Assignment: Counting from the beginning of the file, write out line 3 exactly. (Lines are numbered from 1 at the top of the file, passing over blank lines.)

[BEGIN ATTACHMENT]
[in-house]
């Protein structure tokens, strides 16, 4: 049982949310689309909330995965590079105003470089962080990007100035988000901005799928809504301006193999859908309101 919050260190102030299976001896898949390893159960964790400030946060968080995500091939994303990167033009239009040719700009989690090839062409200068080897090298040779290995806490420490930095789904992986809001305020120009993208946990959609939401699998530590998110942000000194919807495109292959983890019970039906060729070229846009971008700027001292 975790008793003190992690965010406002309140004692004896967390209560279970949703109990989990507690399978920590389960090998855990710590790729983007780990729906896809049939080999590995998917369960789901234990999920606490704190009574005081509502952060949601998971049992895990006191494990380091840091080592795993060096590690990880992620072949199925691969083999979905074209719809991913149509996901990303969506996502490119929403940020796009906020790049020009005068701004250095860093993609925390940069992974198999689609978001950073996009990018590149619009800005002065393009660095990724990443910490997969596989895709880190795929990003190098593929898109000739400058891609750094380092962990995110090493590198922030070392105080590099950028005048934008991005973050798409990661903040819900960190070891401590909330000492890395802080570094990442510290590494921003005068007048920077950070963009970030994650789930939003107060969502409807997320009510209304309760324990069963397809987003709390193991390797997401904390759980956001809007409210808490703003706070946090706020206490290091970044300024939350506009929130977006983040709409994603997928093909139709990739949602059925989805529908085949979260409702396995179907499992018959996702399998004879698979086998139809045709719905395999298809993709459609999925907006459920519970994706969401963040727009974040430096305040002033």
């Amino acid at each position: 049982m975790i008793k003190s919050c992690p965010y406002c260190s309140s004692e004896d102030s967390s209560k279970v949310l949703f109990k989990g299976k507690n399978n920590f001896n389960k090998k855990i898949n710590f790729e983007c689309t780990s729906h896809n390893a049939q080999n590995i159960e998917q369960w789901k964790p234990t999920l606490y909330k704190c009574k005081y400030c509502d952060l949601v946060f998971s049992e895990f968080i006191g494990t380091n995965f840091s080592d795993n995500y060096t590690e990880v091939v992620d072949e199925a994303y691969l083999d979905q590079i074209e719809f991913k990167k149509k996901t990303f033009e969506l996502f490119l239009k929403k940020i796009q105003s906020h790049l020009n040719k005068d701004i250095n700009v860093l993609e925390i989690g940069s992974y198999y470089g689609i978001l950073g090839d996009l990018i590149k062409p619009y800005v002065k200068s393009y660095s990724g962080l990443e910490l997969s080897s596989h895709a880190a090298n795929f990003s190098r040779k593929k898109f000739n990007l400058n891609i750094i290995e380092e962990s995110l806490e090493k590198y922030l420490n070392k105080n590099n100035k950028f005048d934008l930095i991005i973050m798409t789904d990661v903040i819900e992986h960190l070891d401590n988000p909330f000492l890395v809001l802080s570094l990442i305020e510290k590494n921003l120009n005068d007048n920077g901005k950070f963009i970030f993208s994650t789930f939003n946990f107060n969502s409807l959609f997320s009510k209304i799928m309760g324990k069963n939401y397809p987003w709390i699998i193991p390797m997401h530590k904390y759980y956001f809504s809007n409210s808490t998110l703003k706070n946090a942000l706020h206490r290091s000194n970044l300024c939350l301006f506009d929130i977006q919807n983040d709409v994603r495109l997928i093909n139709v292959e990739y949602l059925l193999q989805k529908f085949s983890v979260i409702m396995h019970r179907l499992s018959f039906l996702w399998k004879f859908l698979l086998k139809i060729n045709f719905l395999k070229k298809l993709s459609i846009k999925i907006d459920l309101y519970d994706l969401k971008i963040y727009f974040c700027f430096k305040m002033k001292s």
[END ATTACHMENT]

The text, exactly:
């Amino acid at each position: 049982m975790i008793k003190s919050c992690p965010y406002c260190s309140s004692e004896d102030s967390s209560k279970v949310l949703f109990k989990g299976k507690n399978n920590f001896n389960k090998k855990i898949n710590f790729e983007c689309t780990s729906h896809n390893a049939q080999n590995i159960e998917q369960w789901k964790p234990t999920l606490y909330k704190c009574k005081y400030c509502d952060l949601v946060f998971s049992e895990f968080i006191g494990t380091n995965f840091s080592d795993n995500y060096t590690e990880v091939v992620d072949e199925a994303y691969l083999d979905q590079i074209e719809f991913k990167k149509k996901t990303f033009e969506l996502f490119l239009k929403k940020i796009q105003s906020h790049l020009n040719k005068d701004i250095n700009v860093l993609e925390i989690g940069s992974y198999y470089g689609i978001l950073g090839d996009l990018i590149k062409p619009y800005v002065k200068s393009y660095s990724g962080l990443e910490l997969s080897s596989h895709a880190a090298n795929f990003s190098r040779k593929k898109f000739n990007l400058n891609i750094i290995e380092e962990s995110l806490e090493k590198y922030l420490n070392k105080n590099n100035k950028f005048d934008l930095i991005i973050m798409t789904d990661v903040i819900e992986h960190l070891d401590n988000p909330f000492l890395v809001l802080s570094l990442i305020e510290k590494n921003l120009n005068d007048n920077g901005k950070f963009i970030f993208s994650t789930f939003n946990f107060n969502s409807l959609f997320s009510k209304i799928m309760g324990k069963n939401y397809p987003w709390i699998i193991p390797m997401h530590k904390y759980y956001f809504s809007n409210s808490t998110l703003k706070n946090a942000l706020h206490r290091s000194n970044l300024c939350l301006f506009d929130i977006q919807n983040d709409v994603r495109l997928i093909n139709v292959e990739y949602l059925l193999q989805k529908f085949s983890v979260i409702m396995h019970r179907l499992s018959f039906l996702w399998k004879f859908l698979l086998k139809i060729n045709f719905l395999k070229k298809l993709s459609i846009k999925i907006d459920l309101y519970d994706l969401k971008i963040y727009f974040c700027f430096k305040m002033k001292s």